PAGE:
HGIS Bibliography

Hillier, Amy. “Invitation to Mapping: How GIS Can Facilitate New Discoveries in Urban and Planning History.” Journal of Planning History 9 (2010): 122-134.

Please contribute to this dynamic annotated bibliography by adding your own reviews, comments, and observations about this work in the comment form below.

One READER ASSESSMENTS on “HGIS Bibliography

  1. Using three historical urban studies with racial dimensions situated in the cities of Philadelphia and Toronto, Hillier demonstrated that GIS maps with aggregate data drawn from census data and land ownership records can nuance existing social analyses based in qualitative research. Hillier suggests that historians resist the use of GIS because of lack of training and a long-standing ambivalence about the usefulness of quantitative analysis.

    With the closure of many Geography departments at American universities, few historians have the ability to learn how to employ this analytical tool. The courses are rarely available and if they are offered to graduate students in history, these classes are elective rather than required courses. As such, few historians have an opportunity to acquire this skill set.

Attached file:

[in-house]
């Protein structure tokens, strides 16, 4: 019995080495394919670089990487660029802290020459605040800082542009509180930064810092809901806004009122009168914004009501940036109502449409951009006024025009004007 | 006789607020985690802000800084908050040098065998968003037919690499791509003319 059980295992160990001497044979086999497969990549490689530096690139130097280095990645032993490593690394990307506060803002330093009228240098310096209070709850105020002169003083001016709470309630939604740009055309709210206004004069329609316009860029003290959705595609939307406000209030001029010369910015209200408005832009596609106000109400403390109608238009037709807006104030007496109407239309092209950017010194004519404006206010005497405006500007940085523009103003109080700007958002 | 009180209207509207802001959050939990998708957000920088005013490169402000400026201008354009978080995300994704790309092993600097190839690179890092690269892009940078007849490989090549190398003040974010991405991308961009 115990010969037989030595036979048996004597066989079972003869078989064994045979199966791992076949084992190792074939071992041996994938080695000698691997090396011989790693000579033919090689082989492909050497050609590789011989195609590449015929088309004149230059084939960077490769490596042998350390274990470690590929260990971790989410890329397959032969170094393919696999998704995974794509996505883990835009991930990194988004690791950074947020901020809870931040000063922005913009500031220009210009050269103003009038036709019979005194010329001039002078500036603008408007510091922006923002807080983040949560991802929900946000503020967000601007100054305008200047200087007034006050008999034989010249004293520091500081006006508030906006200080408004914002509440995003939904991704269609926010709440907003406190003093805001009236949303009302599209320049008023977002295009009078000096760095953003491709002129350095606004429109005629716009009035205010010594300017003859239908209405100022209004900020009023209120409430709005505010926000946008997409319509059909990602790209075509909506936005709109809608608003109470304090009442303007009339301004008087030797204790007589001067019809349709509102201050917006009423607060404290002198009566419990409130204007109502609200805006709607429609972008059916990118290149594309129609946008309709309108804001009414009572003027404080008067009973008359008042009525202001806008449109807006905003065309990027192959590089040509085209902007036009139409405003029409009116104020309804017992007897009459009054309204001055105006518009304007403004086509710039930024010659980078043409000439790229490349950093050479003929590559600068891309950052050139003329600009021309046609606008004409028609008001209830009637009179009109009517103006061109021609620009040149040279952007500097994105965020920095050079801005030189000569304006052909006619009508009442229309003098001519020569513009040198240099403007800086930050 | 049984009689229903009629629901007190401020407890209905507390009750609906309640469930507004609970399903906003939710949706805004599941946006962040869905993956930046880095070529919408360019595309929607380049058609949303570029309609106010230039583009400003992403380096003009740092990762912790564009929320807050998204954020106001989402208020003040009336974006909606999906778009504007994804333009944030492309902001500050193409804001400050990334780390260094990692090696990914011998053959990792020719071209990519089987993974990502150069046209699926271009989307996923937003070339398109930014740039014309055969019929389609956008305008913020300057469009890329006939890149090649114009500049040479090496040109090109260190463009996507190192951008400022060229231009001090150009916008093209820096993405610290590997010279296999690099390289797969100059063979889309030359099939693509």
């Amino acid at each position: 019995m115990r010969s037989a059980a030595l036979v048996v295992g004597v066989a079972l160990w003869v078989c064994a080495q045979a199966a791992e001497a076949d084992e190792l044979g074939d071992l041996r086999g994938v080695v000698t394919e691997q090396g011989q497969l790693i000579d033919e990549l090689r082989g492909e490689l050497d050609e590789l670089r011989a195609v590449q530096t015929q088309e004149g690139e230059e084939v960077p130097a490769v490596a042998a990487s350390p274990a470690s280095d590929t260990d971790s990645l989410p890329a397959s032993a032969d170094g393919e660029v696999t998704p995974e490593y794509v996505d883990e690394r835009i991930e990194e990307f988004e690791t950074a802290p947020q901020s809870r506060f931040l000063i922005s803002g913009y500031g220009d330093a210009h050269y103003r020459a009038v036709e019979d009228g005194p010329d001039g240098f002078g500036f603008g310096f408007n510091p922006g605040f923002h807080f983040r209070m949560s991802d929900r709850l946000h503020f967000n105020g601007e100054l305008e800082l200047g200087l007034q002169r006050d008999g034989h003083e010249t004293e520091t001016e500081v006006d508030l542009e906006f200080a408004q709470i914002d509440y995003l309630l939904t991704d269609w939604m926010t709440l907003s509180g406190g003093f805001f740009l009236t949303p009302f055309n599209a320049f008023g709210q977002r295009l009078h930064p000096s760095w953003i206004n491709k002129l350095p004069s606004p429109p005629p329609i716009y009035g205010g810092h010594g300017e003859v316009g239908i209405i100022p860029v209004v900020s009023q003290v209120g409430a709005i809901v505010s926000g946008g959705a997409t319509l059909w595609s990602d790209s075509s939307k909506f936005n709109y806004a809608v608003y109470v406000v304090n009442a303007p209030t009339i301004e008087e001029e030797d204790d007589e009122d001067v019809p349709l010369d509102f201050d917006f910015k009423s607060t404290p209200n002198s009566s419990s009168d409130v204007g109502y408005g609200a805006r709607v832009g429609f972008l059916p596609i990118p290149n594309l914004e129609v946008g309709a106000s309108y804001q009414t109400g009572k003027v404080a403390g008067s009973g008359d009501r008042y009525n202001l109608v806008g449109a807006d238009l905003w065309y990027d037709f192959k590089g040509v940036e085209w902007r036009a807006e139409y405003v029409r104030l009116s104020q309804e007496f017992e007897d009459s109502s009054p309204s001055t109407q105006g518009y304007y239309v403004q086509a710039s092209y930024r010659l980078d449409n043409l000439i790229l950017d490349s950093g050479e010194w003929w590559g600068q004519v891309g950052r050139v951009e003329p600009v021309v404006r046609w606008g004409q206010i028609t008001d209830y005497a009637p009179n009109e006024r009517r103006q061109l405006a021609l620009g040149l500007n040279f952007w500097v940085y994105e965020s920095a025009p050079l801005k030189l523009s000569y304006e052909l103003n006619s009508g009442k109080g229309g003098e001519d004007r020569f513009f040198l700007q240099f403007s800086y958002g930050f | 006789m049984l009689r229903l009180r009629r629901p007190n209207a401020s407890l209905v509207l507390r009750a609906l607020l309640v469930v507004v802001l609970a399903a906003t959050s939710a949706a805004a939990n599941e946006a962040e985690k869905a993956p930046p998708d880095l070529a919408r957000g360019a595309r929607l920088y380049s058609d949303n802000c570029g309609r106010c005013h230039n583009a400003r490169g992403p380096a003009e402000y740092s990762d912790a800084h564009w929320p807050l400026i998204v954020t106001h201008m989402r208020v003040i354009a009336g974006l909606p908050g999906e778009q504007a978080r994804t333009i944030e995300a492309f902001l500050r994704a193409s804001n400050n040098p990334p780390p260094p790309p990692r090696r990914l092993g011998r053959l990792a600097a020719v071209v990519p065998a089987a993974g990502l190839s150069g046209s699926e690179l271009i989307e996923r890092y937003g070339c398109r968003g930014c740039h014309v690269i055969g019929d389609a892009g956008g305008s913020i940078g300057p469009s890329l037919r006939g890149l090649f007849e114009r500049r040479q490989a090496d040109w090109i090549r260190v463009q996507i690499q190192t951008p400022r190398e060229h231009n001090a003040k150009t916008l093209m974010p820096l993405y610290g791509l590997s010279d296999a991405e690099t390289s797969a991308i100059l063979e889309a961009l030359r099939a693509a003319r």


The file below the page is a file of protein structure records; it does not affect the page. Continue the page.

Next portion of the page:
Drawing on the work of Diana Sinton, Hillier proposes that historians are daunted by GIS maps because they are an academic group that do not believe in absolutes or easy answers based on statistics and mathematical findings. It is Hillier’s belief that historians need to learn to examine the subjective nature of GIS generated maps more critically. They are constructed documents that require an ‘interpreter’ to “extract the meaning”. In this sense they are likened to any other historical records and can work in concert with qualitative sources to provide a more nuanced picture of the past.

    Hiliier offers a convincing argument for the use of GIS in history and offers tangible examples of its benefits to urban, social, and cultural historians.

    Victoria Lamb Drover
    University of Saskatchewan

Add Your Comment